Once some degree of security was expected of operating systems, it became clear that simply providing direct mapping to slabs of physical memory was not enough. That memory needed to be clean. Otherwise it was possible to discover useful bits of data left there by the previous user of the physical memory. Just requesting a large slab of virtual memory for the kernel would deliver all manner of potential goodies and it was trivial to write a program that would look for interesting things. It was actually viable to go looking for passwords. So operating systems zero out the contents of physical memory before mapping them into another process’s virtual address space.

The way the underlying hardware operates to achieve the mapping from virtual address space to physical can be almost arbitrary. The VAX architecture placed the mapping tables in he virtual address space (albeit read only to user level) so you could see what the physical addresses you were using were if you wanted to walk the page tables. Not all architectures do this, so finding out what the physical address space of your virtual address is is not always possible, and in general not an expected part of the OS operation.

In general, from one run of a program to another, the memory layout and contents would be expected to be identical, and indistinguishable. Address space layout randomisation and other tricks are not an effect of the virtual memory, but of additional activities of the OS and its support libraries.

Do you know how device drivers were handled back in the VAX days? Fundamentally they need to access specific physical addresses per memory-mapped I/O models.

However, in reality they don’t need to access all memory and in reality it would be possible to require a device driver to request resources from the OS, and the OS check against a mapping file specific to a computer architecture and only allow access to resources the driver *actually *needs.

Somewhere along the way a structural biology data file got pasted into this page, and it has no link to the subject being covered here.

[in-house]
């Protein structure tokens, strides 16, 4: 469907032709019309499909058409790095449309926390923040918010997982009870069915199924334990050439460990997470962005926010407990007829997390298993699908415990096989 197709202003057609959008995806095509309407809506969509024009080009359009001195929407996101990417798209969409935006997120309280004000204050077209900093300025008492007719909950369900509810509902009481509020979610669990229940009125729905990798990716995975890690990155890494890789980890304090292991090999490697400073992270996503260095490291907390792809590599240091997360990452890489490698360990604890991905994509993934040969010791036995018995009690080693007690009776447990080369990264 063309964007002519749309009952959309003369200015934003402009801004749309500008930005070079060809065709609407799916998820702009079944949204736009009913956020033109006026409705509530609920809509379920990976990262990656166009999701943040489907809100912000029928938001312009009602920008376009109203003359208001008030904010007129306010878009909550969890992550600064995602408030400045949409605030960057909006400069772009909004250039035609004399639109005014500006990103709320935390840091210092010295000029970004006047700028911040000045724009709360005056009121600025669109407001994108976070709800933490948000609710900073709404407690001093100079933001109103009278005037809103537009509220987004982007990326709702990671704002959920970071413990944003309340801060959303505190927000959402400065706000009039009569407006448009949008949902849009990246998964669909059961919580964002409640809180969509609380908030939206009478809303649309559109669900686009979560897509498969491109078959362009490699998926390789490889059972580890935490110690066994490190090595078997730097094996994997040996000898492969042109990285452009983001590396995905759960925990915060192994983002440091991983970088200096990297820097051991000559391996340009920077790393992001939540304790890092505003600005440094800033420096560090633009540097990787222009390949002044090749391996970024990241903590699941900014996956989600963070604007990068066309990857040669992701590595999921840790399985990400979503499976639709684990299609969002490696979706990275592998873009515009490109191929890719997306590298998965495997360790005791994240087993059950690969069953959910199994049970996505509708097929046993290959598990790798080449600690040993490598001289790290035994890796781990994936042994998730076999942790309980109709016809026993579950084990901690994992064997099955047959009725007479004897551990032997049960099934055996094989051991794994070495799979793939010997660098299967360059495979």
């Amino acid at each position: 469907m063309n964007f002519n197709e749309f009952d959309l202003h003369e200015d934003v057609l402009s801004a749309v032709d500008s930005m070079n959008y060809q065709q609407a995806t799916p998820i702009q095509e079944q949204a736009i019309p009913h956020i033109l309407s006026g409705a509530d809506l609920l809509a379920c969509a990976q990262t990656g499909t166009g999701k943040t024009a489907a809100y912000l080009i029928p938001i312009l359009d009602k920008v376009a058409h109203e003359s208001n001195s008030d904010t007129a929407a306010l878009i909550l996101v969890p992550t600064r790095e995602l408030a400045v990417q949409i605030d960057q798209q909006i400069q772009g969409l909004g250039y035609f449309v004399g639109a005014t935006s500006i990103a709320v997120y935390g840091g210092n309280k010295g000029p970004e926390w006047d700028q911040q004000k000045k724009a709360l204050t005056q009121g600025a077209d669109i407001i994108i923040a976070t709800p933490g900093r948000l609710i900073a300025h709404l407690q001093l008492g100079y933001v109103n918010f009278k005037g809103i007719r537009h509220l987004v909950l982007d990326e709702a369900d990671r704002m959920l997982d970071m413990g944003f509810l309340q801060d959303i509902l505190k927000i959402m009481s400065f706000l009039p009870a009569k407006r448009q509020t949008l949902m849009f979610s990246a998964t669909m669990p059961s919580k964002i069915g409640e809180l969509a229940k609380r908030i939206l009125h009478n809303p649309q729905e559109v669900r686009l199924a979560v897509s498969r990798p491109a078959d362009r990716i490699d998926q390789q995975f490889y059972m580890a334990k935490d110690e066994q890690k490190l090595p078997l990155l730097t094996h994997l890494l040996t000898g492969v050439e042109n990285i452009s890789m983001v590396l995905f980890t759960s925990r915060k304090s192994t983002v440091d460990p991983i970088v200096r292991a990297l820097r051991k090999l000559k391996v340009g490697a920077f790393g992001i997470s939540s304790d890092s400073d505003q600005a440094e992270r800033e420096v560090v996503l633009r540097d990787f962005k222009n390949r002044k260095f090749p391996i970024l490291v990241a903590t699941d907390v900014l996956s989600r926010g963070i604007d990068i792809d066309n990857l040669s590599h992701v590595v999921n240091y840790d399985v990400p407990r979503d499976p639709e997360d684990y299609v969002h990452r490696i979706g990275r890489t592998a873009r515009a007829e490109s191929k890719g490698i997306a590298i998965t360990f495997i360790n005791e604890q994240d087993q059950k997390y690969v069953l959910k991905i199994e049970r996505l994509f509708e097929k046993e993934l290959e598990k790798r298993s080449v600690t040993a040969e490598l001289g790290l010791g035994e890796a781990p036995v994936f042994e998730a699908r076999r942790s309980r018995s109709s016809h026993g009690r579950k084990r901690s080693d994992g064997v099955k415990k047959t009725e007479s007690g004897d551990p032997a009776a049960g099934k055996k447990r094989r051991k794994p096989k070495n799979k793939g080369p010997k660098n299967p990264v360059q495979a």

For instance a serial port driver in a memory-mapped I/O architecture system will have a specific block of memory that has all the control bits for the port, another block for the DMA hardware that any realistic driver will use, and the DMA will in turn need specific DMA mappable memory (the architectures I have written DMA drivers for, it’s a specific limited range of memory) blocks for the input and output.

But that’s all and the driver needs exclusive access to this memory to work reliably.

As near as I can tell, in Linux it’s a wild west and any device driver can just freely access anywhere in the kernel, and communicate with any other function anywhere in the kernel that someone has exported with the EXPORT SYMBOL macro.

The emmc driver is a spaghetti mess as a result of this and it’s almost indecipherable.

Some of the comments, including the above, ignore that physical (“real”) addresses are don’t-cares to the application, and it may be difficult or impossible for an application (or malware) to know (or care) what those addresses are. It is only the virtual (non-real) addresses that seem “real” to the application. :slight_smile:

~ ~ ~ ~ ~ ~ ~ ~ ~ ~ ~ ~

On the matter of physical memory mapping to two or more different virtual addresses, this will typically arise when the mappings are in different address spaces (i.e. with different STO’s in IBM/370 language) so the same physical memory will not be accessed with different addresses from a single program.

Are there exceptions to this? I know that an application might be able to arrange this, with OS assistance, but are there any useful applications where a unit of physical memory has two different virtual addresses in the same address space?

[From the trivia history desk:] Mapping the same physical page to two different virtual pages can provoke an extremely bizarre firmware “bug” on a certain 45-year old mainframe.
(Details are too tedious to fit in the margin of this post.)

Just for quick entertainment I tried it on two Linux machines and two Windowses:

#include <malloc.h>
#include <stdlib.h>
#include <stdio.h>
int main (int argc, char *argv) {
char s[256];
char *p = malloc (1024 * 1024);
printf ("main = %016p
", main);
printf ("argv = %016p
", argv);
printf ("s = %016p
", s);
printf ("p = %016p
", p);
exit (0);
Typical result on Linux:

main = 0x000000004005c0
argv = 0x007ffe6779a3d8
s = 0x007ffe6779a1e0
p = 0x007f00cbfab010